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In Nigeria Buying 1 BTC Will Cost You $1,200 USD

Bitcoin Chaser - November 18, 2016

Bitcoin Price Nigeria

The price of the same asset in different countries, can be radically different. There are many reasons for these distortions, but when it comes to bitcoin, it looks especially weird. After all people are supposed to be able to buy and sell their coins freely through exchanges at market price. The sheer force of demand and supply is supposed to set the price. In Nigeria this does not seem to be the case. At a glance, it seems that investors can engage in arbitrage with their coins in this African nation. However market distortions might not yield such a clear cut case.

Macroeconomic Conditions for Bitcoin Arbitrage in Nigeria

A simple look at localbitcoins.com in Nigeria, will show that bitcoin prices range between 370,000 Naira – NGN – and 400,000 Naira. Depending on which USD to NGN rate Naira holders use, the value of a single coin can vary from $900 USD equivalent to about $1,250 USD. This is where the opportunity for arbitrage is, in theory. Right now, the price of bitcoin is around $750 USD, so in theory someone could sell a coin and make at least an additional 20% in US Dollar terms.

Nigeria Bitcoin Price Arbitrage
Screenshot of bitcoin prices in Nigeria from localbitcoins.com. Sellers are asking for more than the $750 USD bitcoin is worth right now elsewhere.

This simple calculation only tells one side of the story. The main reason why bitcoin can fetch upwards of $900 USD in Nigeria, is because the oil dependent country placed capital restrictions on the purchase of foreign currency. Lower oil prices have pushed the value of the Naira down, so many people flock to other currencies in order to maintain the value of their money – they hedge their risk. This means that investors seeking to gain from arbitrage, might have to take the profit in Nigerian Naira. Local investors with economic interests in Nigeria, might be ok with this, but international sellers might want to think twice before they sell their bitcoin. The seemingly easy to gain 20% premium, is relative.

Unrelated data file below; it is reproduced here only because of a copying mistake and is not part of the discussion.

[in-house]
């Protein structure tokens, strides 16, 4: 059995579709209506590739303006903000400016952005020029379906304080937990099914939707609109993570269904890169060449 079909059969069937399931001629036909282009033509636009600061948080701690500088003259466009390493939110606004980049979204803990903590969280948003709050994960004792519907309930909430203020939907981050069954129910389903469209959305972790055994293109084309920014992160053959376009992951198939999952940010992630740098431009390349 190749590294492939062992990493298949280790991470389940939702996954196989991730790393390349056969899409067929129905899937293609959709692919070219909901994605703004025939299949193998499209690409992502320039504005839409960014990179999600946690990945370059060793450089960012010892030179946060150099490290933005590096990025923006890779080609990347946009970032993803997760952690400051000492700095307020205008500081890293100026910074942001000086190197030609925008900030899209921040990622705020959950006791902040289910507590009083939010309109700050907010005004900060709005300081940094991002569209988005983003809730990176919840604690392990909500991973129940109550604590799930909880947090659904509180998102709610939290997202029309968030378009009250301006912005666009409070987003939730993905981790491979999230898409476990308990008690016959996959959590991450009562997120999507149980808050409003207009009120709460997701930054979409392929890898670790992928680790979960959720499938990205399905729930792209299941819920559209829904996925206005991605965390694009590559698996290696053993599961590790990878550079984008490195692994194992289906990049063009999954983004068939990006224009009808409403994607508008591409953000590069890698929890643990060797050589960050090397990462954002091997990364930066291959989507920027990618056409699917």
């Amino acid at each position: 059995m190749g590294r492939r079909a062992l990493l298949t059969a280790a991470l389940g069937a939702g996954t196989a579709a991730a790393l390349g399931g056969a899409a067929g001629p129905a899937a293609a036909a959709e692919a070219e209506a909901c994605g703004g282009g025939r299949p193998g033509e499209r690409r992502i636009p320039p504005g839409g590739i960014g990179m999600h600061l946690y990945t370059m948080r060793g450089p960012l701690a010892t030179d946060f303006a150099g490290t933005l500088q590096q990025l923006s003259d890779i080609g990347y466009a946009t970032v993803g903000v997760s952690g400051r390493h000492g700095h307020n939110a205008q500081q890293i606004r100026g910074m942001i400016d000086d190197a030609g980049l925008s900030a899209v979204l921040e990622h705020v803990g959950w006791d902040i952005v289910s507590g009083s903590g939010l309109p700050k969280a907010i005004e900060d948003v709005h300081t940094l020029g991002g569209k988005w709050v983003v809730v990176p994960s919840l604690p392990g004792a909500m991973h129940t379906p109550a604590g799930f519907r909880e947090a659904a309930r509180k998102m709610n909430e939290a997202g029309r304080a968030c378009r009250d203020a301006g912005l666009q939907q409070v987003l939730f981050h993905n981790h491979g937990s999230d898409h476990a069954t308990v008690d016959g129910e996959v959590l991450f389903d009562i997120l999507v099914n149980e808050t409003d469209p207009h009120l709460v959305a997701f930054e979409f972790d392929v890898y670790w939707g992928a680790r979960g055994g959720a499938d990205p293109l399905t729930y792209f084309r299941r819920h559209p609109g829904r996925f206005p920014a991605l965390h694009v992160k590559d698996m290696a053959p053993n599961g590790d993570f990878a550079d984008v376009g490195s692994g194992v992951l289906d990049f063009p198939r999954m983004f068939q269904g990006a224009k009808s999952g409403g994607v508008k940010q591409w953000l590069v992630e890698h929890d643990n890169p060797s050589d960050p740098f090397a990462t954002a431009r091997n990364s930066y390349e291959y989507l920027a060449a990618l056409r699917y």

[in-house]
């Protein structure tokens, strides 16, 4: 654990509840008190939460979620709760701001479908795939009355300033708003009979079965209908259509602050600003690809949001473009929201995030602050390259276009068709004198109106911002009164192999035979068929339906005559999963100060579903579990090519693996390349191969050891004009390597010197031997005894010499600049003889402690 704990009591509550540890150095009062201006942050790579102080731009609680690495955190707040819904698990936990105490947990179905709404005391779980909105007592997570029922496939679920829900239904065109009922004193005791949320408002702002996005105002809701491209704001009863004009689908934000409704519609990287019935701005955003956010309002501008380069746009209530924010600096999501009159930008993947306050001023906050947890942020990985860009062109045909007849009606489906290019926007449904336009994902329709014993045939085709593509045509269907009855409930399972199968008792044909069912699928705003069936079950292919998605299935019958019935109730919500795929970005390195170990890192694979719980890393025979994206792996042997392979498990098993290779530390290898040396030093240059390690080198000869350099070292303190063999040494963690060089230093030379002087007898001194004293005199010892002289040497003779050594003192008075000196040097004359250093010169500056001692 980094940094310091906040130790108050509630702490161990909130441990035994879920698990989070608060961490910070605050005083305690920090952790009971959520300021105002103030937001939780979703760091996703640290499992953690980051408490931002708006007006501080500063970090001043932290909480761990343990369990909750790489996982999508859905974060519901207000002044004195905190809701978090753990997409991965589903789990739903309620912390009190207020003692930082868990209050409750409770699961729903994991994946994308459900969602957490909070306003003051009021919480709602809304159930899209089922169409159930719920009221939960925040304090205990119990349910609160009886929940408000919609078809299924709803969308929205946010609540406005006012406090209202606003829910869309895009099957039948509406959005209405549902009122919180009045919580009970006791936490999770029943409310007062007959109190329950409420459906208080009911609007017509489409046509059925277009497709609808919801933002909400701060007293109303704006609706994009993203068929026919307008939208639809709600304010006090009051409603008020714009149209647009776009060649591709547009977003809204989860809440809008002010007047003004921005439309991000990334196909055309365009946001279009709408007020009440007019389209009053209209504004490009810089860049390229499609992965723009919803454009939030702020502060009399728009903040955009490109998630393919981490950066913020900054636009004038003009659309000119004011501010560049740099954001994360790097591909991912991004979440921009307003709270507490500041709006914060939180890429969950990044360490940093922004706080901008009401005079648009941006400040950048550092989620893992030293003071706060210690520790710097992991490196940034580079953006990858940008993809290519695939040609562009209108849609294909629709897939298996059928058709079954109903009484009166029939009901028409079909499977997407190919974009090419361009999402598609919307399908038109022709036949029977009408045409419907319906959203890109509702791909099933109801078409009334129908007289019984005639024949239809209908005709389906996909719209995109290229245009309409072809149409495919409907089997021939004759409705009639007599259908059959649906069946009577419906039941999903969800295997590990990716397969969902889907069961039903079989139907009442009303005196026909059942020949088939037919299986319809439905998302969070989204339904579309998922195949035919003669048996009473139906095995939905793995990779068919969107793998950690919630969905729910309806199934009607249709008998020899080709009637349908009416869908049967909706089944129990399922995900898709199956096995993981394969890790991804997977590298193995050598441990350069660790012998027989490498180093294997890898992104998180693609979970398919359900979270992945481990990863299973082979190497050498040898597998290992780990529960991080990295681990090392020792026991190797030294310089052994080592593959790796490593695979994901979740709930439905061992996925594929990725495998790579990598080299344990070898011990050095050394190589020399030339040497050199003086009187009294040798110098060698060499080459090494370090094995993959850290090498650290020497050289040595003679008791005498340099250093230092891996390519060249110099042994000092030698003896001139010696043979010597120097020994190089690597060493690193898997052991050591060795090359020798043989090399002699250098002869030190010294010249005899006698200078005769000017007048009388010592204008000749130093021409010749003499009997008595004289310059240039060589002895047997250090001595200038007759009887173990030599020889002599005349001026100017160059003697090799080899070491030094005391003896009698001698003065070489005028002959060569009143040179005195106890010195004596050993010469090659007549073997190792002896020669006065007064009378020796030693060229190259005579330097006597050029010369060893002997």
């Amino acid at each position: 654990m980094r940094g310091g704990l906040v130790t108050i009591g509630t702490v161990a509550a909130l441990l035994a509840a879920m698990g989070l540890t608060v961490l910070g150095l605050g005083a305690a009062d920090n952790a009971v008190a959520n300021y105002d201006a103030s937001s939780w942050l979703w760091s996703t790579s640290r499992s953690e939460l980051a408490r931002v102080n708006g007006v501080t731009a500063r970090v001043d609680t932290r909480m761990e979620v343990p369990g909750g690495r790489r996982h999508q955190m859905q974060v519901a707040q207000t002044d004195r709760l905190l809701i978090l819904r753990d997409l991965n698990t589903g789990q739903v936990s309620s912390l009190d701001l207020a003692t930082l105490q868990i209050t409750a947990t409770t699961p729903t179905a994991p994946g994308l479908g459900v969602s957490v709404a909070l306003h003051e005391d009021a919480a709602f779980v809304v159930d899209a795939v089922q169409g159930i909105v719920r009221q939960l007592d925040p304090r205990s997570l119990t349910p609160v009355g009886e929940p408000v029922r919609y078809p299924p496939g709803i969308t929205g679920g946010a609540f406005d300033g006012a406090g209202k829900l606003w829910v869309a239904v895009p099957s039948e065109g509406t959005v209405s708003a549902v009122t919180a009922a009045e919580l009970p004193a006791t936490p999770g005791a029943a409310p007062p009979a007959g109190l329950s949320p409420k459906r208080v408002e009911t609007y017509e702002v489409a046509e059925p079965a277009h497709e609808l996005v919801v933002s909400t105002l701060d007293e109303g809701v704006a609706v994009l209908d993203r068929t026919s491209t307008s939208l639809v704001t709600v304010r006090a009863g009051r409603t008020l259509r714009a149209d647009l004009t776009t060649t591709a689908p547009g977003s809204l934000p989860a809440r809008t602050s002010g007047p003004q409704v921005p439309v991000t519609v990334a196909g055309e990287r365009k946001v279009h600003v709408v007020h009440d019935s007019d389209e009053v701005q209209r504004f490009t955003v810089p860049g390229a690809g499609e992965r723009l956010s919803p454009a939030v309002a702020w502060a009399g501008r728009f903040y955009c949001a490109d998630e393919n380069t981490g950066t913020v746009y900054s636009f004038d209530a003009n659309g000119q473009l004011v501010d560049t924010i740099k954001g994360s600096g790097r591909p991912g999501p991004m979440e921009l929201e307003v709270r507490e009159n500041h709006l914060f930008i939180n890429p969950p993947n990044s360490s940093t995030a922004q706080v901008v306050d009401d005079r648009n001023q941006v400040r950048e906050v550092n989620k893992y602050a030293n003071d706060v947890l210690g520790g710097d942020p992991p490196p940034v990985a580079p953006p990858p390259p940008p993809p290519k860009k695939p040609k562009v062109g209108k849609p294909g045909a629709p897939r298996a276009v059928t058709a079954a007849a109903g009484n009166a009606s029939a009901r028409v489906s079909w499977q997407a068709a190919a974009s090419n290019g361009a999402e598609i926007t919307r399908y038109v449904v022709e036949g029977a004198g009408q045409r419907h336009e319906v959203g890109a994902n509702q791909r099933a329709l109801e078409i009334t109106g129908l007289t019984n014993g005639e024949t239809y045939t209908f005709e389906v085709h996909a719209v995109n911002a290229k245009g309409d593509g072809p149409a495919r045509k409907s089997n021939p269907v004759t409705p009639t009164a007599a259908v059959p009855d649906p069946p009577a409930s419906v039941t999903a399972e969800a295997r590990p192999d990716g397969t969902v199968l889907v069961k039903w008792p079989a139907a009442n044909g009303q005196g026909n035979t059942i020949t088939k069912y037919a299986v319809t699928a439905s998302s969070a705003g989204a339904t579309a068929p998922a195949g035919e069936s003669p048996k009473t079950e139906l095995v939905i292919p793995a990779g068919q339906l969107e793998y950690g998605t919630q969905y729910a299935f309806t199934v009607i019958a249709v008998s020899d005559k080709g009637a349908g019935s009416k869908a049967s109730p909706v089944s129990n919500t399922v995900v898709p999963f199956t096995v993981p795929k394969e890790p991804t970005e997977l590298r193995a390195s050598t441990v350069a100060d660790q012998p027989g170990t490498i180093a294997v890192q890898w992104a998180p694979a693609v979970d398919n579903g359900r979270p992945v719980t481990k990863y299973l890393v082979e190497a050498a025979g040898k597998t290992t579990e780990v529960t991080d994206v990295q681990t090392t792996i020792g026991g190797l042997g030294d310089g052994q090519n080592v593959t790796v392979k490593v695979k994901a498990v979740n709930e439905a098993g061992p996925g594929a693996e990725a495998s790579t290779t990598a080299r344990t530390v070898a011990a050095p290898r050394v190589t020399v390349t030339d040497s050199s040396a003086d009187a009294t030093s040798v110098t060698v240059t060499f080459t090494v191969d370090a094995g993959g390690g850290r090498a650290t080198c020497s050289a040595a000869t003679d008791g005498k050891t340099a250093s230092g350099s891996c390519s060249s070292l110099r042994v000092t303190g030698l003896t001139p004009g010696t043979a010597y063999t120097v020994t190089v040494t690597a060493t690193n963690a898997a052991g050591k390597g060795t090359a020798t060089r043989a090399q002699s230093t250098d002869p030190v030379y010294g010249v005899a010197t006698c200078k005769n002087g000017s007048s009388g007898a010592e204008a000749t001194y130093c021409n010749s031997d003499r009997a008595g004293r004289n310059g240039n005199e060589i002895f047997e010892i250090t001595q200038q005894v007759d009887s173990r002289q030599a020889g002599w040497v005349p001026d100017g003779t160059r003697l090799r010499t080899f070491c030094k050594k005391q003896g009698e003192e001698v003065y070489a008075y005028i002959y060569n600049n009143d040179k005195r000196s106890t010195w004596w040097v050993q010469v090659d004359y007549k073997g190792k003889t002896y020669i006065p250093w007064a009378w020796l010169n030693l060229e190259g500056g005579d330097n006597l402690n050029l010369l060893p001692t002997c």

Calculating the Real Price of Bitcoin in Nigeria

The USD to NGN rate does not float freely. In Nigeria, there is an official exchange rate for foreign currency buyers, and then there is the unofficial, black market rate. This is precisely what is generating the price distortions and arbitrage on bitcoin prices, and the reason why profits from arbitrage are relative. This is how the BTC to NGN ratio works out in terms of US Dollars using the two different rates:

  • With the official rate – 1 USD = 315 NGN. That means that if 1 BTC = 400,000 NGN, then 1 BTC is worth roughly $1,270 USD in Nigeria.
  • With the unofficial rate – 1 USD = 465 NGN. That means that if 1 BTC = 400,000 NGN, then 1 BTC is worth roughly $860 USD in Nigeria.

Official and Unofficial Exchange Rates

The calculation shows that actually, in the unofficial markets, bitcoin prices are much closer to the prices that sites such as coinmarketcap.com quote. Bitcoin at $860 USD makes much more sense, given that prices elsewhere are at around $750 USD, because the problem is the foreign exchange regime as a whole. The demand for foreign currency must be outpacing supply, and given that the government placed restrictions on foreign exchange rates, then people must pay a premium in the black market to buy other currencies, including bitcoin.

Can Investors Profit?

There are definitely people who are profiting from the arbitrage. The same has happened before in other countries that restrict the amount of foreign currency that its citizens can buy. Venezuela is probably the most prominent example, and the bitcoin economy advanced there over the last few years. Nevertheless, investors thinking about selling their coins in Nigeria for a profit, will risk having to keep their profits denominated in Naira, just as Venezuelans keep their profits from bitcoin sales in Bolivars. They will find it difficult to take the money in US Dollars outside the country to buy some more bitcoin and make the same move again.

The Risk of Arbitrage

The Nigerian economy is oil dependent. Oil prices are down about 55% over the last 2 years, and there are no signs of recovery. Any abrupt change in the price of oil, or any other kind of sudden instability in Nigeria, can erase profits from arbitrage as well. Thus, investors who engage in this kind of arbitrage, have to be prepared to re-invest in Nigeria or risk losing their profits to a stronger US Dollar. There is not a clear cut case for profit from bitcoin price arbitrage in Nigeria.

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